Patrick Tombola is one of the 50 best emerging photographers for 2015, as voted by the eight-member international jury for the LensCulture Emerging Talent Awards 2015. Here is his winning entry and artist’s statement. View his profile to learn more about him and to see more of his great work.

This reportage, called “Not free to be young,” was shot throughout El Salvador between March and May 2015.

It depicts the Salvadorian youth as they try to carve out spaces of normalcy for themselves amidst a rising tide of gang-related violence. But the pictures also depict the young gangsters themselves, who are trapped in a life that will either lead to being jailed—or killed.

El Salvador is dominated by two gangs—Mara Salvatrucha and 18 Street. Since a long-time truce between the two ended, the country has quickly slid towards becoming the most murderous nation in the world (outside a war zone). There are an average of 25-30 homicides per day (in a country of just 6 million). The overwhelming majority of those killed are youths between the ages of 12-25. The insecurity that results from such violence has rocked every section of society, causing widespread distrust amongst its citizens as well as a collective sense of fear and trauma.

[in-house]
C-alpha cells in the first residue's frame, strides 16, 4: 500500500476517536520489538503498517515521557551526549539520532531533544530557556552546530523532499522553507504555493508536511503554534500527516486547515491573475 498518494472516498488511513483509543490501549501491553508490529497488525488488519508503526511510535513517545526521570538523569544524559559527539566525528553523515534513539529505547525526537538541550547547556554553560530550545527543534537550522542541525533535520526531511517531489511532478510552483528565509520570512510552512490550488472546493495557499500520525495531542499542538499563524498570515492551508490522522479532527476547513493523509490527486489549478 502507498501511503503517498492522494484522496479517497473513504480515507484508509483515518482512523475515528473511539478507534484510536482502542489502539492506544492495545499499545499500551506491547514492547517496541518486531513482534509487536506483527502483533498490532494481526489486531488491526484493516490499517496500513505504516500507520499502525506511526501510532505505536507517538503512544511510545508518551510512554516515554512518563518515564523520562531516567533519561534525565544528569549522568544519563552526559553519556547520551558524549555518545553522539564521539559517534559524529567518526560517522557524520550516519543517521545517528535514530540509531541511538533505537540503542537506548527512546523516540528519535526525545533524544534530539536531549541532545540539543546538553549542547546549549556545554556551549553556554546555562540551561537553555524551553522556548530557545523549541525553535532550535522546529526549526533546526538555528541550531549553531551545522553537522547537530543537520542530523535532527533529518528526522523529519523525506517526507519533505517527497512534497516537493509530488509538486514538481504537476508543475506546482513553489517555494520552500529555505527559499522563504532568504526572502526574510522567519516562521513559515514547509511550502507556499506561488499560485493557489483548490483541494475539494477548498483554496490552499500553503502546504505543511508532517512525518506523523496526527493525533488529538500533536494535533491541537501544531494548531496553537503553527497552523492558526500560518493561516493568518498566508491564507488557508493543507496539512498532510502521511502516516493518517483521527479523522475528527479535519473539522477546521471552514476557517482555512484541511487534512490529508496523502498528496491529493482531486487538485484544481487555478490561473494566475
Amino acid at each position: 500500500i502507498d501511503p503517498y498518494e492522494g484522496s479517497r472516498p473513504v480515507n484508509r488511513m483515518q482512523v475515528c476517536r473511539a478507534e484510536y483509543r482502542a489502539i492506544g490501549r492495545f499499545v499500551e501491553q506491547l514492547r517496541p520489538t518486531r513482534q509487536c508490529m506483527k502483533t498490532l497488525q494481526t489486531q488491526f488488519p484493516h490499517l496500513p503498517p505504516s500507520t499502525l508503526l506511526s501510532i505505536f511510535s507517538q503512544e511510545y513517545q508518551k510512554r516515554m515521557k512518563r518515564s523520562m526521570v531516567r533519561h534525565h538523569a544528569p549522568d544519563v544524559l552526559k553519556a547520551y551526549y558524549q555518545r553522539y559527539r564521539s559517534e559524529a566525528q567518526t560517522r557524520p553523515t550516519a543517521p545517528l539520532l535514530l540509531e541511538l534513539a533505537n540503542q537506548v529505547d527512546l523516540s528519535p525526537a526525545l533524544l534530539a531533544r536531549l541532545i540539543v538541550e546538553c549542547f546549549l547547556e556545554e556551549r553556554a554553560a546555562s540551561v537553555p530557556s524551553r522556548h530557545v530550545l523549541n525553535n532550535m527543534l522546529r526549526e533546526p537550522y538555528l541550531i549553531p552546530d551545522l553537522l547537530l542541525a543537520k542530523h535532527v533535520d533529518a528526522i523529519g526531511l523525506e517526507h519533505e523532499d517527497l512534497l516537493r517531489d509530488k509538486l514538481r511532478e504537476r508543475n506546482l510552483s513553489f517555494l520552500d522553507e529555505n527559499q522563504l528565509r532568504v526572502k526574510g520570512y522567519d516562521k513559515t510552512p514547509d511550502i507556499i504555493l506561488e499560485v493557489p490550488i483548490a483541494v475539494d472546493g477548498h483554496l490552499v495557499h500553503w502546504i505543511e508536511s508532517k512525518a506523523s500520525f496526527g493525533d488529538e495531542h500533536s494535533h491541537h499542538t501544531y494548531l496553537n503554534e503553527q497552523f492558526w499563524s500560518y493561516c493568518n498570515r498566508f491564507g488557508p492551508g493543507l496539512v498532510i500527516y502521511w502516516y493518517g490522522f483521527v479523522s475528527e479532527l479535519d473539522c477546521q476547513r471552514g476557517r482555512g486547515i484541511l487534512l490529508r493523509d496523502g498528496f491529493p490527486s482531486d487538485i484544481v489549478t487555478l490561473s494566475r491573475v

It is indisputable that to be anywhere between 12 and 25 years old in El Salvador is to live in constant fear of kidnapping, rape, torture, murder and forced recruitment by either of the two mortally opposed gangs that rule every square inch of the country. Mothers and fathers are scared their children will walk to school one morning and never come back, joining the long list of thousands of “desaparecidos” or missing people.

Yet, amidst this mayhem, there lies a generation of young Salvadorians that are gradually becoming adults. In doing so, they are pursuing the same things as other young people around the world: falling in love, playing football, having a laugh amongst themselves…

While most national and international media has been focusing increasingly on murder statistics, pitching one section of society against the other, my reportage documents the co-existence of polar opposite feelings within a society: from love to pain, from hope to an utter sense of defeat. Far from interpreting reality into clear-cut, simplistic terms, the reportage seeks to grasp the shades of gray that necessarily constitute the complexity of everyday life in El Salvador.

—Patrick Tombola